A veteran freelance journalist said Wednesday the Japanese government has ordered him to surrender his passport as he prepared to leave for Yemen.
The move came amid debate in Japan about whether journalists should be prevented from going to war zones after the capture and release of a Japanese reporter in Syria last year.
Kosuke Tsuneoka, 49, told AFP that immigration officers stopped him at Tokyo’s Haneda airport on February 2, citing an order for him to surrender his passport. “This cannot be tolerated in a democracy,” he told AFP.
He planned to cover relief efforts by international organizations and conditions in Yemen, which the UN calls the world’s worst humanitarian crisis, with millions of people facing famine and starvation.
“I planned this mission in Yemen, but now it is interrupted. This is not just harm done to me, but rather to the entire Japanese public” for missing the news, he said. Foreign Minister Taro Kono said Tuesday the government issued the order to “a male Japanese national” at Haneda airport.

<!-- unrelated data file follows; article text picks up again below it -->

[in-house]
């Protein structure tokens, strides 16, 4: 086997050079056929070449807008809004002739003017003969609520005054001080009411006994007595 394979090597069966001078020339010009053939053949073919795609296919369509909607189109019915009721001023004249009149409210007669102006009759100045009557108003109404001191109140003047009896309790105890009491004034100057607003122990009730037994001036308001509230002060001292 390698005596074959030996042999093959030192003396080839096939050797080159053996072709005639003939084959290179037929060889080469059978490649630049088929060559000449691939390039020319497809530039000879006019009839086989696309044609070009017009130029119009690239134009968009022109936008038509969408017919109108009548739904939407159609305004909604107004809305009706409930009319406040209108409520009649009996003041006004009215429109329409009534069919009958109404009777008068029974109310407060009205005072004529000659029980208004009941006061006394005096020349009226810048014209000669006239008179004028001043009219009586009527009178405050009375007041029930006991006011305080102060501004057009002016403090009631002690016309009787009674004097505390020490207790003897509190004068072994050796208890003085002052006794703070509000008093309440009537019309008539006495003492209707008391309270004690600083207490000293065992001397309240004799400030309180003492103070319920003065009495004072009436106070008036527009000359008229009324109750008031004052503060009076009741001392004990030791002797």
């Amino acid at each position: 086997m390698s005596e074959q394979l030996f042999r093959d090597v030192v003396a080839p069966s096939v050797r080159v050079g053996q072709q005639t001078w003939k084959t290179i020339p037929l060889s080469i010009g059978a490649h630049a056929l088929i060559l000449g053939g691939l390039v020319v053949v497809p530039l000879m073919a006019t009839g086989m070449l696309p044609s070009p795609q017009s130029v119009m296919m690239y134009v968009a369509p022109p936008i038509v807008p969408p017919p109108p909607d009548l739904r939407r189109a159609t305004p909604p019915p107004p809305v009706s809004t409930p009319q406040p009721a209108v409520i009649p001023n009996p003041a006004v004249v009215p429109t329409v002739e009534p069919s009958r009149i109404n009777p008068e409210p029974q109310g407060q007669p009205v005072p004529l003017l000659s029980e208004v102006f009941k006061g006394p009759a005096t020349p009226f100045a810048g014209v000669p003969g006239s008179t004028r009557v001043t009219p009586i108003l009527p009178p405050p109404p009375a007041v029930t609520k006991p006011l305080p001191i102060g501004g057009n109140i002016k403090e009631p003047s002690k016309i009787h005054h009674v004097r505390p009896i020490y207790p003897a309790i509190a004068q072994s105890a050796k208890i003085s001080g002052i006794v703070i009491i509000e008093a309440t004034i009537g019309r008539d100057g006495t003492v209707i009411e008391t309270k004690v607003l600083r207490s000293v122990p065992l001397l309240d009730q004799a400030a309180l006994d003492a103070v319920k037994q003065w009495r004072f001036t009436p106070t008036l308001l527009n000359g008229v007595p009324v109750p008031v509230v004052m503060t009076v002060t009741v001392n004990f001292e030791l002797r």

When asked whether the action violated Tsuneoka’s right to travel, Kono said the journalist had the right to legal recourse. “I wish to express my utmost respect to journalists who are reporting in dangerous places,” Kono said, while declining to disclose other details.
Yemen’s rebels have been mired in a war with the Yemeni legitimate government forces since 2015. Tsuneoka attempted to visit the war-torn nation in January, but was stopped in Oman and deported. The Japanese government used his deportation as a reason for the order.
The rare step came amid mixed views in Japan over people taking risks with their safety after the shock killings and kidnappings of journalists and other Japanese nationals in Middle East.
The latest decision came after the release in October of another freelance journalist, Jumpei Yasuda, who was held in Syria for more than three years.
In 2015, Tokyo confiscated the passport of photographer Yuichi Sugimoto, who planned to travel to Syria. That decision followed the killing of two Japanese citizens - war correspondent Kenji Goto and his acquaintance Haruna Yukawa - by extremists in Syria.
Sugimoto later received a new passport, which specifically barred him from travel to Syria and Iraq.
Tsuneoka said he is now asking for a new passport, with officials unable to tell him whether he would get one or whether conditions would be attached.